Both Finland and Sweden have been reconsidering their status as nonmember NATO states in light of Russia's unprompted invasion of Ukraine. And Finland, for one, shares a border with Russia.
But a NATO expansion into Finland or Sweden would push Russia to strengthen its own forces so as to "balance" military power in the region, Russian Security Council Chair Dmitry Medvedev said Thursday, per the Post.
"If Sweden and Finland join NATO, the length of the land borders of the alliance with the Russian Federation will more than double," Medvedev wrote on Telegram. "Naturally, these boundaries will have to be strengthened."
Russia would have to "seriously strengthen the grouping of land forces and air defense, deploy significant naval forces in the waters of the Gulf of Finland. In this case, it will no longer be possible to talk about any nuclear-free status of the Baltic — the balance must be restored," Medvedev continued, noting Finland and Sweden's membership would give Moscow "more officially registered opponents," per CNBC.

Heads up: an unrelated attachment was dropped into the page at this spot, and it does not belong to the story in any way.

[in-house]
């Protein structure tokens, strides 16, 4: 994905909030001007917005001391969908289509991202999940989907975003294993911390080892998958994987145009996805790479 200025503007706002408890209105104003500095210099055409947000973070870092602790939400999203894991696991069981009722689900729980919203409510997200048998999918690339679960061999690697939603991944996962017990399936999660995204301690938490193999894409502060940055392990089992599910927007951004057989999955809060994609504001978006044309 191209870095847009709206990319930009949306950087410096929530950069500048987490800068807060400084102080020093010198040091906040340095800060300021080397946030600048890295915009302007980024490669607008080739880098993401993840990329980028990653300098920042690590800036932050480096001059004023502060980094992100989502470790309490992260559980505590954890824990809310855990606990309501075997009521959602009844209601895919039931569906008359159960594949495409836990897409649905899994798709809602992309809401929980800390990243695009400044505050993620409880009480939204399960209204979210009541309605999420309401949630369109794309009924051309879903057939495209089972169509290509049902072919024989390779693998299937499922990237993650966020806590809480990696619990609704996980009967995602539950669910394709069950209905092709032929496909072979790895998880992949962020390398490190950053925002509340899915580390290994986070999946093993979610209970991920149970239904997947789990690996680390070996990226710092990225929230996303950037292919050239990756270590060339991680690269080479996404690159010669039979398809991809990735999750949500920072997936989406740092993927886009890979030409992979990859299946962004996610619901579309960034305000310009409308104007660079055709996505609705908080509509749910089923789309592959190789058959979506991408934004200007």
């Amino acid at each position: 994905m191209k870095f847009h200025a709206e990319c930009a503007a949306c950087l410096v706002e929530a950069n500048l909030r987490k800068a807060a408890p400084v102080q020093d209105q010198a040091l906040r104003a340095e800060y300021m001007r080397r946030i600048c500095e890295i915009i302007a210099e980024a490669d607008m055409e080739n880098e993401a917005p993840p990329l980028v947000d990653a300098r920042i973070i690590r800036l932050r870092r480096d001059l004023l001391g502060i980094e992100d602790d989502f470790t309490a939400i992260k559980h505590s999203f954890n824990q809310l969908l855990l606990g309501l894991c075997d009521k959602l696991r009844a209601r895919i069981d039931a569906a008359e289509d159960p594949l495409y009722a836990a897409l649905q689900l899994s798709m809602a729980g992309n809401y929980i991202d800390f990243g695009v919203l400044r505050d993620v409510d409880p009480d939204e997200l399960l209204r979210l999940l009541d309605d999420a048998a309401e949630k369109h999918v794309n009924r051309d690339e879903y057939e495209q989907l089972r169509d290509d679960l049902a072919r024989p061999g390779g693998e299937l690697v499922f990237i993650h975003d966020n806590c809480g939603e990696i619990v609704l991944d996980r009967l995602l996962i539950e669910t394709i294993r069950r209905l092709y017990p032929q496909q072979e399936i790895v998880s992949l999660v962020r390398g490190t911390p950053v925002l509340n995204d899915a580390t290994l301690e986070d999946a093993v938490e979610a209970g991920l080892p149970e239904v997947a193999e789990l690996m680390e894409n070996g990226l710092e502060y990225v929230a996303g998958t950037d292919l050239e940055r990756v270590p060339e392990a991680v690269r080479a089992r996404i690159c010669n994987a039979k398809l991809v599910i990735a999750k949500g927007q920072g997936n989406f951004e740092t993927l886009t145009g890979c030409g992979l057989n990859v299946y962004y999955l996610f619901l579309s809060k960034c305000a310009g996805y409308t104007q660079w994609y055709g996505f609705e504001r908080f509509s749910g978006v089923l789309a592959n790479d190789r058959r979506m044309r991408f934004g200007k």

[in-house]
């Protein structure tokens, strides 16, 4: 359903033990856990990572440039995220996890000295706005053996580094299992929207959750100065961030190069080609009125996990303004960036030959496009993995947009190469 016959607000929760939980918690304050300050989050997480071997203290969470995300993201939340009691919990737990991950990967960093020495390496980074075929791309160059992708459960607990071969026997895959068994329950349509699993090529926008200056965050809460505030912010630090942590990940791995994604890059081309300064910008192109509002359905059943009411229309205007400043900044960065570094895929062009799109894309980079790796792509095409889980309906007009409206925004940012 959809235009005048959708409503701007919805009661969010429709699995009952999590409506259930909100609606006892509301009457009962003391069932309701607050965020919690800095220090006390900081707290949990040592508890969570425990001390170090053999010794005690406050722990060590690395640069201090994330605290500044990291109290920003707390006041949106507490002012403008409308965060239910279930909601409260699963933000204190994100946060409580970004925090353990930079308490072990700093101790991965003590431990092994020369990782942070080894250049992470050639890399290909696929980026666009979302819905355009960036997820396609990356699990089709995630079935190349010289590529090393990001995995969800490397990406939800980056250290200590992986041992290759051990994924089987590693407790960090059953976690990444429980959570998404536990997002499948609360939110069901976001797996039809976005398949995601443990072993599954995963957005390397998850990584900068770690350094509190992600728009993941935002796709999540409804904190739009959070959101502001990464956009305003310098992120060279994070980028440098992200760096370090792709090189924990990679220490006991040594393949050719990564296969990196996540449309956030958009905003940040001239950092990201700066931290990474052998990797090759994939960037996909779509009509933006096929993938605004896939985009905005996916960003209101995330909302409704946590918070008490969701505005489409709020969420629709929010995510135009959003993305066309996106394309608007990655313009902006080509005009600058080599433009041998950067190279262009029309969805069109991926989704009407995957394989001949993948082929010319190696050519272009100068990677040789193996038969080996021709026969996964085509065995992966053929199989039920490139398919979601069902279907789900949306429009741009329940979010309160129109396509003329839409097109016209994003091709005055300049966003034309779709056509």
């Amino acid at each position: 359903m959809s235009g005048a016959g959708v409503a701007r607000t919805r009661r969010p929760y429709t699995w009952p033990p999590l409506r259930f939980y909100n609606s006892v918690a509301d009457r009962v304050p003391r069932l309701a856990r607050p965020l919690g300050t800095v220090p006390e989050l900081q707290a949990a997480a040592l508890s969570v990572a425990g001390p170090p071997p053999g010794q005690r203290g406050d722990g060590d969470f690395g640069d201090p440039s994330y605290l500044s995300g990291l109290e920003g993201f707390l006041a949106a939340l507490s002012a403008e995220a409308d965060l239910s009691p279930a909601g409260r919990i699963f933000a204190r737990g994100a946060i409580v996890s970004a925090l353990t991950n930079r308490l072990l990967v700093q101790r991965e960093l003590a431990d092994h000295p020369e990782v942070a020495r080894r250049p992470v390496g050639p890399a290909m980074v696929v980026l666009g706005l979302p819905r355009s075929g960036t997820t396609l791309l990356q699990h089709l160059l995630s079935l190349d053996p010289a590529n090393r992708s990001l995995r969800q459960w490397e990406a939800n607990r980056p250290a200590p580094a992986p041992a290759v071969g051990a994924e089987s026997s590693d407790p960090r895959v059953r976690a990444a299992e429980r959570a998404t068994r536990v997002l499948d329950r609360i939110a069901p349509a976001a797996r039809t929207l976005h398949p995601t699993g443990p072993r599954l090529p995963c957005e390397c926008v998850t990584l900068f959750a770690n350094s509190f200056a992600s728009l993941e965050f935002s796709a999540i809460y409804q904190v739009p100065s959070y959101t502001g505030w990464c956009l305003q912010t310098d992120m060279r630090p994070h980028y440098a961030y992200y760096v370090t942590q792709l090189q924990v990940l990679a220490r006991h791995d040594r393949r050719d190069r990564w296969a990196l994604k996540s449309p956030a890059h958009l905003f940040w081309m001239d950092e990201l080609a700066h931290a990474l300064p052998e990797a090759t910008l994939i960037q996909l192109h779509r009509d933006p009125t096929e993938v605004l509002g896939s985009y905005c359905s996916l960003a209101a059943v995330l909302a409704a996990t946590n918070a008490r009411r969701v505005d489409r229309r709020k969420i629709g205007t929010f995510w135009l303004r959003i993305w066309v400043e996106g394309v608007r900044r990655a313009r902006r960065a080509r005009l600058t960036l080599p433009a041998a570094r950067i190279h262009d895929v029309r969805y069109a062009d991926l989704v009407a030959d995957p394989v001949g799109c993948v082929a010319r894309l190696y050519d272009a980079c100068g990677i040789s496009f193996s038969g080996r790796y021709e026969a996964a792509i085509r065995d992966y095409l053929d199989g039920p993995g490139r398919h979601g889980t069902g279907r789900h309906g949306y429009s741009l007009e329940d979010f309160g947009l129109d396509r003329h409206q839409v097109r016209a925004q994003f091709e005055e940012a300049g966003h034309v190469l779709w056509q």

Medvedev's comments arrive just one day after both Finland and Sweden said their decision on NATO membership would arrive within a few weeks.
Notably, Lithuanian Defense Minister Arvydas Anusauskas dismissed Russia's threat as odd, considering Moscow has already positioned nuclear weapons in the Baltic region, he said, per CNBC.
"The current Russian threats look quite strange, when we know that, even without the present security situation, they keep the weapon 100 km from Lithuania's border," the defense minister reportedly said. "They use it as a threat."